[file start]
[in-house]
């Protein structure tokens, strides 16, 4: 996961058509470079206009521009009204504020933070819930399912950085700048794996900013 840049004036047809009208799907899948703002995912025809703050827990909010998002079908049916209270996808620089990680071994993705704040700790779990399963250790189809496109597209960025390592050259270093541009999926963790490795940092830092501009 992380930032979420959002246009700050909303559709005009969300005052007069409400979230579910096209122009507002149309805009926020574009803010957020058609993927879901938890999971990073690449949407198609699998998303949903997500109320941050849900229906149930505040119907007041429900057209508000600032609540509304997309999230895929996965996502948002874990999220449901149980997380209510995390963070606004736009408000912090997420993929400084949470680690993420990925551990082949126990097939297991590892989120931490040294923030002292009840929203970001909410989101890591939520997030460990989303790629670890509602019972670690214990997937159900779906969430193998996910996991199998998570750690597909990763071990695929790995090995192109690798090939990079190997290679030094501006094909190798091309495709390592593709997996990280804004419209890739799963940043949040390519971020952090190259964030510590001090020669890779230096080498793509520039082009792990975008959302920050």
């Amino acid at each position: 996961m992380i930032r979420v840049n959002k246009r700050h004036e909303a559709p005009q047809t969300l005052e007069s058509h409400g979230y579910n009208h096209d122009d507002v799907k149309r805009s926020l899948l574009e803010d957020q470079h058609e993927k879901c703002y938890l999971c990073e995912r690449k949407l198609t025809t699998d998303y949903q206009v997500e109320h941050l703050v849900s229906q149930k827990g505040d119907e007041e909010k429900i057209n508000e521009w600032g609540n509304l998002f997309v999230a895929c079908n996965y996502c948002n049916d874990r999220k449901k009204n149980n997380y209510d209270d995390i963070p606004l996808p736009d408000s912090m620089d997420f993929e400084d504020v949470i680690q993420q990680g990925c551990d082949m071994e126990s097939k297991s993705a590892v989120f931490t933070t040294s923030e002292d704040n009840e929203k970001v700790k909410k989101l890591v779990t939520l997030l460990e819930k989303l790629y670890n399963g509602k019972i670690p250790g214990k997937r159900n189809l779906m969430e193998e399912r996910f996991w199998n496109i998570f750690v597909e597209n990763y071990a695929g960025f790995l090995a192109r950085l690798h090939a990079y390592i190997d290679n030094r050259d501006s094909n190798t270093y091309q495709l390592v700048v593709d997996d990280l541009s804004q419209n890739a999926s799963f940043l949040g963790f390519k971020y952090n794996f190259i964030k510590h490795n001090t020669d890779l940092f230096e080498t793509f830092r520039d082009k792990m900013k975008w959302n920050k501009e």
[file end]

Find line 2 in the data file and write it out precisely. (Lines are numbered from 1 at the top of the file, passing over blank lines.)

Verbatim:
């Protein structure tokens, strides 16, 4: 996961058509470079206009521009009204504020933070819930399912950085700048794996900013 840049004036047809009208799907899948703002995912025809703050827990909010998002079908049916209270996808620089990680071994993705704040700790779990399963250790189809496109597209960025390592050259270093541009999926963790490795940092830092501009 992380930032979420959002246009700050909303559709005009969300005052007069409400979230579910096209122009507002149309805009926020574009803010957020058609993927879901938890999971990073690449949407198609699998998303949903997500109320941050849900229906149930505040119907007041429900057209508000600032609540509304997309999230895929996965996502948002874990999220449901149980997380209510995390963070606004736009408000912090997420993929400084949470680690993420990925551990082949126990097939297991590892989120931490040294923030002292009840929203970001909410989101890591939520997030460990989303790629670890509602019972670690214990997937159900779906969430193998996910996991199998998570750690597909990763071990695929790995090995192109690798090939990079190997290679030094501006094909190798091309495709390592593709997996990280804004419209890739799963940043949040390519971020952090190259964030510590001090020669890779230096080498793509520039082009792990975008959302920050």